And it is risky. If you are opening a center supporting the Web, you may become enamored of the latest technologies. But many of these solutions are more promise than reality, backed by field organizations that have yet to be battle-tested. This doesn't mean that some of them are not great and well worth the effort. But understand that it is likely to take much longer to get it working the way you want than you initially imagine.
You have to choose your CRM solution and design your user interface — a minimum of a 1- to 2-month effort by a small team, even if you enforce a discipline of limited changes.
You may need to delay system integration efforts for CTI and management reporting. If you try to do too much too quickly, you will jeopardize your ability to acquire, install, test and deploy the essential technologies in the allotted time frame.
Finance and legal need to get involved in contract negotiations with four to ten vendors. Terms must be agreed upon and documents prepared, proofread, approved, and signed. This activity consumes a great deal of management time and energy. It can eat into precious calendar time that could otherwise be spent planning, implementing, and testing.
You have to hire operations personnel. Good ones are hard to find. Even the very best require training and a certain amount of hands-on experience with each product offering before they can make the technology “sing”. And with each software upgrade, there will be new experiences to absorb — some of which are less than pleasant.
Perhaps the biggest risk is the time line. It will always take longer than you anticipate because there are surprises. If you think it will take three months, tell your management group it will take six. While it's possible to launch a center in three months, plan on a minimalist approach — only one or two of the most critical components (e.g., voice calls and PCs that have the customer database and nothing else.)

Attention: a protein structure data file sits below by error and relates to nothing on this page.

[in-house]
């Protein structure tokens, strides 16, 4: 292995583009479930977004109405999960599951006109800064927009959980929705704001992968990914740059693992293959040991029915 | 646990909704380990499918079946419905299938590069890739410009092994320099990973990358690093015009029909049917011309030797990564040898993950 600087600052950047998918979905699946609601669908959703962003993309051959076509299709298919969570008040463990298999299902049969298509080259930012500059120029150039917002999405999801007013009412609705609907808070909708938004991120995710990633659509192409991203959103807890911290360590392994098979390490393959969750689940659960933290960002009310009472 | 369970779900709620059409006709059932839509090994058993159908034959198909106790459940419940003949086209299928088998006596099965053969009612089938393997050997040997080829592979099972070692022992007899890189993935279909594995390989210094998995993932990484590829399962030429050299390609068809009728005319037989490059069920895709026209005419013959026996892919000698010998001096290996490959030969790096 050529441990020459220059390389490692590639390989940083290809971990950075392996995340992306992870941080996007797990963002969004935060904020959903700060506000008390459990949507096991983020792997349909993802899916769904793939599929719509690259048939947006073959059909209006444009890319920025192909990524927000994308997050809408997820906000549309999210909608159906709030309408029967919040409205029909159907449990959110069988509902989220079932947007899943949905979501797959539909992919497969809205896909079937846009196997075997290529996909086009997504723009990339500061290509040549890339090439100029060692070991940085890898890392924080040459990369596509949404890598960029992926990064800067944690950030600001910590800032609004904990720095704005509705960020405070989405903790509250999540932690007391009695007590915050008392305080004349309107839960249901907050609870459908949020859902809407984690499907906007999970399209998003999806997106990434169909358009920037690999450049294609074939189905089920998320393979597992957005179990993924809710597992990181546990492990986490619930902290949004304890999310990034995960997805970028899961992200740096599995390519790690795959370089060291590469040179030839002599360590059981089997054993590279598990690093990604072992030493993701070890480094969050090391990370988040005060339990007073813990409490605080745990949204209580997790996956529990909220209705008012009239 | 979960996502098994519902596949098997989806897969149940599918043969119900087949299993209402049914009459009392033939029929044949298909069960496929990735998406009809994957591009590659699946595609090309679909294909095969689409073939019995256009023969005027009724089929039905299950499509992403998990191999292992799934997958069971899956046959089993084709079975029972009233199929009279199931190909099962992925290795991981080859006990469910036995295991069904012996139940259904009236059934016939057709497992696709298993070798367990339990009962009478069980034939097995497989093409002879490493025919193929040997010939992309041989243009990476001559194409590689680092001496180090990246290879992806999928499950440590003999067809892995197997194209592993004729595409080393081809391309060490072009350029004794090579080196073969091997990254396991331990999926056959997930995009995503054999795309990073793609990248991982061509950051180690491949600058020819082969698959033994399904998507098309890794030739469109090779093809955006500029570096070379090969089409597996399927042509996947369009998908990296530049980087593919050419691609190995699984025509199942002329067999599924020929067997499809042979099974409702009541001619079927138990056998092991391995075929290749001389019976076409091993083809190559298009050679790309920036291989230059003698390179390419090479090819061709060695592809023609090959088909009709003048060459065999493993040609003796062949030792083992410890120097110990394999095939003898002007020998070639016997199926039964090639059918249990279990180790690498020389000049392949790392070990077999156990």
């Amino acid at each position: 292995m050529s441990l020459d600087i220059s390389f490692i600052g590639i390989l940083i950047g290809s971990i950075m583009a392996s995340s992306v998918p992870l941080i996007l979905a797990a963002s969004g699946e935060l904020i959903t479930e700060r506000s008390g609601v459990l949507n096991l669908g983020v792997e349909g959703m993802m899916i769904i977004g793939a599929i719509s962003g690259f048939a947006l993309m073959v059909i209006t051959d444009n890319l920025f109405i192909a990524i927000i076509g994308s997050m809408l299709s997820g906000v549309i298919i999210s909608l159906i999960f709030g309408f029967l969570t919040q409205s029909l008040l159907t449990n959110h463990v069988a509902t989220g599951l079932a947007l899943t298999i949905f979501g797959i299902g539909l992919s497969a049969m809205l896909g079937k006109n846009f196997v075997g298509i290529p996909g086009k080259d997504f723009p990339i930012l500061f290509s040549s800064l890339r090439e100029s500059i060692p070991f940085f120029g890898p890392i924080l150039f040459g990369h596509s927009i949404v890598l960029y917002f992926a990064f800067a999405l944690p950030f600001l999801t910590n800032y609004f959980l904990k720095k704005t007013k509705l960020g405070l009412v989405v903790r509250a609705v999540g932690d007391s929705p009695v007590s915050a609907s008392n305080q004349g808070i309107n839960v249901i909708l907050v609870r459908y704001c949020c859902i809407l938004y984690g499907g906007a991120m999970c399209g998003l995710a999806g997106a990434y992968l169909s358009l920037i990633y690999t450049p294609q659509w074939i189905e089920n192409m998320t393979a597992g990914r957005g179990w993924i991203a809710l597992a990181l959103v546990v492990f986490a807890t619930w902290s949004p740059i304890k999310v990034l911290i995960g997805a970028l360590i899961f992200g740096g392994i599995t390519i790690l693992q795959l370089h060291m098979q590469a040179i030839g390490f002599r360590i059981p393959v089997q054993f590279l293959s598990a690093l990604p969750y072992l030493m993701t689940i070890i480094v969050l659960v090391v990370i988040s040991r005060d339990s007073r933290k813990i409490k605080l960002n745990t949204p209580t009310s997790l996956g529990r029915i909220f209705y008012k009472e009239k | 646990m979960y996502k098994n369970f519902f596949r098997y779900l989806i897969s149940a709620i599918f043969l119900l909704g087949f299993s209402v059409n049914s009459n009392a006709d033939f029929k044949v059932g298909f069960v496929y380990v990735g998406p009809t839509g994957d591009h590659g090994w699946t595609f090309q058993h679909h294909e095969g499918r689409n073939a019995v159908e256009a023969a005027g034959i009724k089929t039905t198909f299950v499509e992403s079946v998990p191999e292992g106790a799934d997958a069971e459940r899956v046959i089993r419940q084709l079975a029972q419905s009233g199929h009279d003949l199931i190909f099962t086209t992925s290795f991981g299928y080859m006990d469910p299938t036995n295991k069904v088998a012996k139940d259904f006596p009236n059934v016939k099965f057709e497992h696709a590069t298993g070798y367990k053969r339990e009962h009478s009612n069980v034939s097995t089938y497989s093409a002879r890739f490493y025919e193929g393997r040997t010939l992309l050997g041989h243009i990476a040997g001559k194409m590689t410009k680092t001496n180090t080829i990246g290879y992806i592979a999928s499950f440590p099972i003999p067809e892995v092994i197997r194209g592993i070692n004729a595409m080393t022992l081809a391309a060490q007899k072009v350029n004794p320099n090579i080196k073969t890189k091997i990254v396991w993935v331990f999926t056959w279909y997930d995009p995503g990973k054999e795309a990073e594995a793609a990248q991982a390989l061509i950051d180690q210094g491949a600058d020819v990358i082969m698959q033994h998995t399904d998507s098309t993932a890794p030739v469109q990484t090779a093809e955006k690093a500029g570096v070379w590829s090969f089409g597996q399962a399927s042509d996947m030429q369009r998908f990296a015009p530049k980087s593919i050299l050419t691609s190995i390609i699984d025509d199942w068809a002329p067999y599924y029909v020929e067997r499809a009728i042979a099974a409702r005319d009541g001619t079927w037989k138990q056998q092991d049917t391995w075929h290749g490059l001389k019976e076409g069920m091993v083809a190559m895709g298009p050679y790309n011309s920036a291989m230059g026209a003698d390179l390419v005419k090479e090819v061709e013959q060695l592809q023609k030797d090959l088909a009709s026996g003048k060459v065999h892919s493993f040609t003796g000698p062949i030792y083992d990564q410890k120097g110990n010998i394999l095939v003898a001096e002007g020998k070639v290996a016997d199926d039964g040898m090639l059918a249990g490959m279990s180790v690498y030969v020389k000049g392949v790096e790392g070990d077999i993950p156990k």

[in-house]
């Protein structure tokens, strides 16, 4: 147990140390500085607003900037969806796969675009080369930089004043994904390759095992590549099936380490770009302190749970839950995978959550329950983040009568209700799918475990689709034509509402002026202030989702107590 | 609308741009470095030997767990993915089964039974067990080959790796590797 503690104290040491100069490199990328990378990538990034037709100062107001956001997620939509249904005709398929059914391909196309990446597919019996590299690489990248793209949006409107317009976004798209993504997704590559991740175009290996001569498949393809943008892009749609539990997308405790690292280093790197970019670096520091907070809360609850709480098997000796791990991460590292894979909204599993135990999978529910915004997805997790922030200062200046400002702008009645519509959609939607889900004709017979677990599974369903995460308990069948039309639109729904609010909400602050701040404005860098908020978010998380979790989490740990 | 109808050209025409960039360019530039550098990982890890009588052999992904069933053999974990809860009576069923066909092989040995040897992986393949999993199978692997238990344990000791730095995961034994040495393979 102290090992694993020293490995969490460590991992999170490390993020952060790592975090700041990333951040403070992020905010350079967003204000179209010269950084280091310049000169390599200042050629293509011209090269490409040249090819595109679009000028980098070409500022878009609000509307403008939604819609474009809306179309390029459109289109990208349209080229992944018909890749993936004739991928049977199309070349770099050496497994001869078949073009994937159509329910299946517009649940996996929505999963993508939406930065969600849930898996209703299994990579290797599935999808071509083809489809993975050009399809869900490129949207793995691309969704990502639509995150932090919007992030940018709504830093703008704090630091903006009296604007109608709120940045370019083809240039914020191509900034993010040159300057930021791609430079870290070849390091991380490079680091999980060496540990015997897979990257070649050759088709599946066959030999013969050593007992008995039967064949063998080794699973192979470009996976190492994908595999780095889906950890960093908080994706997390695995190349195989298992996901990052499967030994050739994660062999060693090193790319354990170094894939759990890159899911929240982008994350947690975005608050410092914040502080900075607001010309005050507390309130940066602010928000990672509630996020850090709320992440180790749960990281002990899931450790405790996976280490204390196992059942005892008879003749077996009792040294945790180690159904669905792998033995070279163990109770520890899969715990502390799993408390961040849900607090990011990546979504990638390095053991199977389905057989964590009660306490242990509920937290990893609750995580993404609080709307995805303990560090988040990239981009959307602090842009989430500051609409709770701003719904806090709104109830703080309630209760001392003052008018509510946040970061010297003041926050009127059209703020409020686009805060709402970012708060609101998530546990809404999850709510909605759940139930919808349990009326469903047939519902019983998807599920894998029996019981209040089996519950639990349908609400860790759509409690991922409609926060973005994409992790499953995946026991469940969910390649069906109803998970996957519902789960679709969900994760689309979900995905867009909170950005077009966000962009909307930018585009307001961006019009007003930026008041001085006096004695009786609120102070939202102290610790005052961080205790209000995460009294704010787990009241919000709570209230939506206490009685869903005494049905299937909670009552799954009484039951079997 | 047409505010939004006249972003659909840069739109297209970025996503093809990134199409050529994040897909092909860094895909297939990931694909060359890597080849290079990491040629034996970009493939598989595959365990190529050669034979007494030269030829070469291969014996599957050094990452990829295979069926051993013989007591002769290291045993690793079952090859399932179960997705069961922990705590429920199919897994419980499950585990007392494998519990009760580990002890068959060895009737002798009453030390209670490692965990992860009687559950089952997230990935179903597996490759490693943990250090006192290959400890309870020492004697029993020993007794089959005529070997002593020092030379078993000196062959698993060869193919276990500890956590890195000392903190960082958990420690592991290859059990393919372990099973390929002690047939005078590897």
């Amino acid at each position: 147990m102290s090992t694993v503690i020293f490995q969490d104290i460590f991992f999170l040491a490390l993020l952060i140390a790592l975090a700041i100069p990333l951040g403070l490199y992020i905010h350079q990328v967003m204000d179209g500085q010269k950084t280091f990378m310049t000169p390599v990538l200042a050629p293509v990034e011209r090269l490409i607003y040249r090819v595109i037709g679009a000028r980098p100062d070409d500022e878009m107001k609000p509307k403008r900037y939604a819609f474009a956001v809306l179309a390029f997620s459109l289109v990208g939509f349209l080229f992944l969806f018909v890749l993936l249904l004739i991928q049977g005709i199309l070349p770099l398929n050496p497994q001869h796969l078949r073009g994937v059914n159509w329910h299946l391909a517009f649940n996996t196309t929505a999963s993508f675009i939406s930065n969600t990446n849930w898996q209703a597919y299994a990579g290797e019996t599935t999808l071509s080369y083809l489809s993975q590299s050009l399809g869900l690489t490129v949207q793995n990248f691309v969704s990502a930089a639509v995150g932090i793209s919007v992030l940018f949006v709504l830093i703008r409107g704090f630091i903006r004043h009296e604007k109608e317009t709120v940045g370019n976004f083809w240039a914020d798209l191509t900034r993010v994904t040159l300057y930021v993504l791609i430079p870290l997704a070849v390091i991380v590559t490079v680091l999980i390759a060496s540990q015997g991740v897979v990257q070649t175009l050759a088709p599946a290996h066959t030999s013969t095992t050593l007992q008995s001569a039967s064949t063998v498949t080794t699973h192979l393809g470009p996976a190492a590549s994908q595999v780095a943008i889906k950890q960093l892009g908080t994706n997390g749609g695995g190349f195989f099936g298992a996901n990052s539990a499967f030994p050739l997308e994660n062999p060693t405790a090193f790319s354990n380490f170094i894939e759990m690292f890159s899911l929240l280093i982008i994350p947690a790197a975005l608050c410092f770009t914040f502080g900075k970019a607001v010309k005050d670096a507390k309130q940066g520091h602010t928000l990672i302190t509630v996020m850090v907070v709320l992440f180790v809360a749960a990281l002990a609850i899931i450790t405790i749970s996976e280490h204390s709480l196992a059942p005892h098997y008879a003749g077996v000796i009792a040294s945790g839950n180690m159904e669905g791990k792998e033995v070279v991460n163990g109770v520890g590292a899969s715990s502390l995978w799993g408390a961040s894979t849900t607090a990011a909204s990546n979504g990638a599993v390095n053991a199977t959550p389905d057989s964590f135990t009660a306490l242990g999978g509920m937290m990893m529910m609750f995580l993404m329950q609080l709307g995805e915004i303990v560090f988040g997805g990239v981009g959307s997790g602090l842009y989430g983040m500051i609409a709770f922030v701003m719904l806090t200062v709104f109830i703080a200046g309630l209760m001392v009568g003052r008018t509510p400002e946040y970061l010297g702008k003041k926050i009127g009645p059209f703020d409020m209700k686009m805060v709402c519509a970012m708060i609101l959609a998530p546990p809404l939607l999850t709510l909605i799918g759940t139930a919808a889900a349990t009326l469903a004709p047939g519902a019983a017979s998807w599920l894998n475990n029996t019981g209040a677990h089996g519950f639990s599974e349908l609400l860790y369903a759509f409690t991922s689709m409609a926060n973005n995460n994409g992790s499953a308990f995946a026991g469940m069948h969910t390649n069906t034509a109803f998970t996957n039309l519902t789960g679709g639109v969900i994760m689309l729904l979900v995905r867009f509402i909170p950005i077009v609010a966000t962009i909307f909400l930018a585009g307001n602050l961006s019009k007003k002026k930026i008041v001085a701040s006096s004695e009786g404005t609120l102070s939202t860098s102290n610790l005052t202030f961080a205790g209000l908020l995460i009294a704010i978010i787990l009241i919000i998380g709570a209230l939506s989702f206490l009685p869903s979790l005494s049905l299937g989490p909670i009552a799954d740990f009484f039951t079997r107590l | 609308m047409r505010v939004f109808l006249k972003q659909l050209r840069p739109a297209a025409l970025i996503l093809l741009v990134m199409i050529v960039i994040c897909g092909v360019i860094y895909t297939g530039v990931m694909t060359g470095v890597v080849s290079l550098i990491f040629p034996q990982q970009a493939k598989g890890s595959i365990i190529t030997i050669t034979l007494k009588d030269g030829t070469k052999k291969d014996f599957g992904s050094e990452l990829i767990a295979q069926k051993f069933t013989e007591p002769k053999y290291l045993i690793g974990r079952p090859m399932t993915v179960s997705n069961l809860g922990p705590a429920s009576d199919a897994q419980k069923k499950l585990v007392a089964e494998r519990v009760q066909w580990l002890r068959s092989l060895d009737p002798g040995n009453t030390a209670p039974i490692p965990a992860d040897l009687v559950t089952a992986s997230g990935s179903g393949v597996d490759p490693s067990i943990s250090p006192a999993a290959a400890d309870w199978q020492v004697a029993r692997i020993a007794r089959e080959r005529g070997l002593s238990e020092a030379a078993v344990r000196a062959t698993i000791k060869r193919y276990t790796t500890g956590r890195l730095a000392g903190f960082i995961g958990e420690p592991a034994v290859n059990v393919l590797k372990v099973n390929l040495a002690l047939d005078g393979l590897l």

Thus, the ASP opportunity begs you to ask these questions:
Is There A Place For An ASP In An Established Center?
For the established contact center, the embedded investment in technology will add a few wrinkles to the evaluation process. However, the decision to use an ASP is not an “all or nothing” argument. They can certainly support some of your needs, and can integrate their services with your in-house environment. Here are a few areas to consider.
On the call management front, ASPs create virtual contact centers out of the disbursed agent pools. Any call can be routed to any agent, based on enterprise-defined business rules. Moreover, management reports and real-time statistics for all agents and activities are merged into a common framework. If you are looking to create stronger linkages between your contact centers and/or remote agents, an ASP could provide the glue.
If you need to add Web-based collaboration tools, you might consider deploying them through an ASP. You can leverage their technical expertise and operational experience. You can bring new services to market faster. And nothing precludes you from bringing these functions in-house downstream if you really feel it is in your best interest to do so.
Finally, the value of an integrated applications environment at the agent desktop should not be underestimated. Training requirements and costs are lowered significantly. Call processing times are reduced; agents are not bouncing in and out of different systems to respond to caller requests and queries. This translates into more efficient use of agent resources and higher caller satisfaction. And the enterprise saves thousands — if not millions — of dollars it would otherwise spend attempting to achieve this level of integration on its own. In all my experience, I have never seen a contact center with the same “single solution look and feel” being offered by the ASPs.